The pandemic has served up various examples of virtue-hoarding. To stop the spread of COVID-19, professional-managerial class liberals have vigorously promoted the individual actions, such as wearing masks and staying at home, that happen to be most convenient for white-collar workers, most of whom have jobs that allow them to work remotely. Instead of targeting the bipartisan governance failures that allowed the crisis to escalate, they have vilified ordinary people for failing to live up to their hastily improvised but absolutist moral standards.
For Liu, the deeper problem with the professional-managerial class is that even as it trumpets its own superficial moral superiority through virtue-signaling, it has largely abandoned the actual virtues it once possessed: “The values of professionalism, with its disinterested call for accountability and respect of truths arrived at by a community of researchers.” Embracing a countercultural outlook in the 1960s, the professional-managerial class adopted a “transgressive antiprofessionalism” that Liu sees at work in tendentious scholarship and journalism that discards basic standards of truth for political ends. Like conservative social critics before her, she also lambastes the class’s hypocritical dismissal of bourgeois social norms even as it “embraces monogamy and family values” in practice.
Harper Lee’s beloved novel To Kill a Mockingbird figures in Liu’s book as the foundational myth of contemporary professional-managerial class liberalism. It has taught generations of young readers to revere a genteel lawyer, Atticus Finch, as a unique repository of decency, while viewing the “undeserving poor,” as embodied in the Ewell family, as the source of all social ills, including racism and sexual violence. Finch’s noble defense of Tom Robinson, a black man falsely accused of rape, has inspired an attitude of “melodrama and sentimentality when dealing with inequality, imagining powerless people as innocent victims who it alone is uniquely able to ‘help.’” The suffering of the less privileged serves as a pretext for moral vanity — another opportunity to hoard virtue.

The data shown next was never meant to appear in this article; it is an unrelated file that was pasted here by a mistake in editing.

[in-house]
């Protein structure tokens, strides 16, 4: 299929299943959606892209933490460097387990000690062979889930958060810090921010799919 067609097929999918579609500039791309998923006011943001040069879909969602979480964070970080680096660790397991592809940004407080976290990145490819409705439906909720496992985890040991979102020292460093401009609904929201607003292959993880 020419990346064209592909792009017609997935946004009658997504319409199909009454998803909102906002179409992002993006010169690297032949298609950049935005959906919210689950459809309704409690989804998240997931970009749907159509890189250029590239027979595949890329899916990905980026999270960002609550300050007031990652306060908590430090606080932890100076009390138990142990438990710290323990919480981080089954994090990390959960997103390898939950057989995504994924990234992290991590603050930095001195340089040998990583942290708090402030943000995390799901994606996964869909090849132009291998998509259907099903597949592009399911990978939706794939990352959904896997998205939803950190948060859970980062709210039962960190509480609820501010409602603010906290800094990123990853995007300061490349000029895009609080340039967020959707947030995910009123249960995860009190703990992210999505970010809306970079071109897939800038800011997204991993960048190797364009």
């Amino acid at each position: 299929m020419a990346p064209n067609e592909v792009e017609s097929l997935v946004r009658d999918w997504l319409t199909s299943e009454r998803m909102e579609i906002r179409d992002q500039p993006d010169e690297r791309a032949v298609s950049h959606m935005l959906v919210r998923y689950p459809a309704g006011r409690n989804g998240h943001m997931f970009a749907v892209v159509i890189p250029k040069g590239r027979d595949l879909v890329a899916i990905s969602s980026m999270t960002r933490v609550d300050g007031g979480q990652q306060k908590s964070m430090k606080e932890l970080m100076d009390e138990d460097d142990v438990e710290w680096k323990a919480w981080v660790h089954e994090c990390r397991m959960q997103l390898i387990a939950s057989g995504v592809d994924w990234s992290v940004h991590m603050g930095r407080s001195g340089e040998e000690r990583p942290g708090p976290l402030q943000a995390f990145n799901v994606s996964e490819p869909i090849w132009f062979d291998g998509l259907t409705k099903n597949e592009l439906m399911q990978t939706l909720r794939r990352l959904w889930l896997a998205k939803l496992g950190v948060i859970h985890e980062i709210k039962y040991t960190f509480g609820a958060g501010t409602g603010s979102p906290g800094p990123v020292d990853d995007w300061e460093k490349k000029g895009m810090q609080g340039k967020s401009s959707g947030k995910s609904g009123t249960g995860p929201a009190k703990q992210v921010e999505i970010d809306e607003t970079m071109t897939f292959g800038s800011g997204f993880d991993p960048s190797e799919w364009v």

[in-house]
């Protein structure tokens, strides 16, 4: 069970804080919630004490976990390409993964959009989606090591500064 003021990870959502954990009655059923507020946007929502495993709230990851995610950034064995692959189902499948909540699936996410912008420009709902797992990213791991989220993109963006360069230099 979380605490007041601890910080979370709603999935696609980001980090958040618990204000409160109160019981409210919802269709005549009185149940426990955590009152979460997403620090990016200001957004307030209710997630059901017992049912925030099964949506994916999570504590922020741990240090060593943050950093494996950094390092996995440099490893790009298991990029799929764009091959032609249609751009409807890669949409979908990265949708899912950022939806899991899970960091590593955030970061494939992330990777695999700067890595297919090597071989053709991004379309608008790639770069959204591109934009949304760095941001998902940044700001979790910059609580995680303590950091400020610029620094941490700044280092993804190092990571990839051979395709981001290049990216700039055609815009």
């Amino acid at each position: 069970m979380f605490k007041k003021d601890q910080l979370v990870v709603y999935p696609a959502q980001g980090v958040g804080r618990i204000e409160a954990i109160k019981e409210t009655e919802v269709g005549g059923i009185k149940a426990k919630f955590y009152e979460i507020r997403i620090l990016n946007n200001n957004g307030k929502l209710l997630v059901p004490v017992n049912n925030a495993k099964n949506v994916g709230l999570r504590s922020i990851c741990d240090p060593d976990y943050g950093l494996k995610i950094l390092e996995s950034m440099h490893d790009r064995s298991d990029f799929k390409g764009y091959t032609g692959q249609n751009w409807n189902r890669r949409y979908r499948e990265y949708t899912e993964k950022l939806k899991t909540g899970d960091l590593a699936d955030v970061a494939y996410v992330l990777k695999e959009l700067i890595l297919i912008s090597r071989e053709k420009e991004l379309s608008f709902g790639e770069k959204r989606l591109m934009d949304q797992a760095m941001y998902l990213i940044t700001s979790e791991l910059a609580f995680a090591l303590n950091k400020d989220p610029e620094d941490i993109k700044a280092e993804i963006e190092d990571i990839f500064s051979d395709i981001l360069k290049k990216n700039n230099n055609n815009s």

Liu makes clear that she is a member of the professional-managerial class and writing for a readership of that class. She describes the book as a “guide to identifying PMC values in ourselves, the better to liquidate them.” As long as members of this class are “unable and unwilling to face their identity as a class,” she explains, they will be trapped in a “false consciousness” that mystifies the structure of the society they inhabit and their baleful influence upon it. As this language implies, Liu is a Marxist, and as she explains, “The endgame in my critique is a return to socialist politics and socialist policies.” This differentiates her from a centrist writer such as Michael Lind, whose 2019 book The New Class War offered similar analyses but proposed a more centrist path to “class peace.”
The practical implications of Liu’s bracing argument are ambiguous. Winant’s proposal for an alliance between the professional-managerial class and the working class articulated the tacit premise of the revived Left politics that emerged from Occupy Wall Street and took off during Sanders’s first presidential run. Despite this revival, the socialist Left remains largely confined to academia, media, and the nongovernmental organization sector, areas of the economy dominated by elite university graduates. This is also true of the subset of the Left that would accept Liu’s critique. For its part, the broad working class is politically fragmented but mostly unsympathetic to socialism, in name if not always in policy. For now, there is no mass army to enlist in the anti-professional-managerial class war for socialism Liu wishes to fight, and recent political developments have not altered that fact.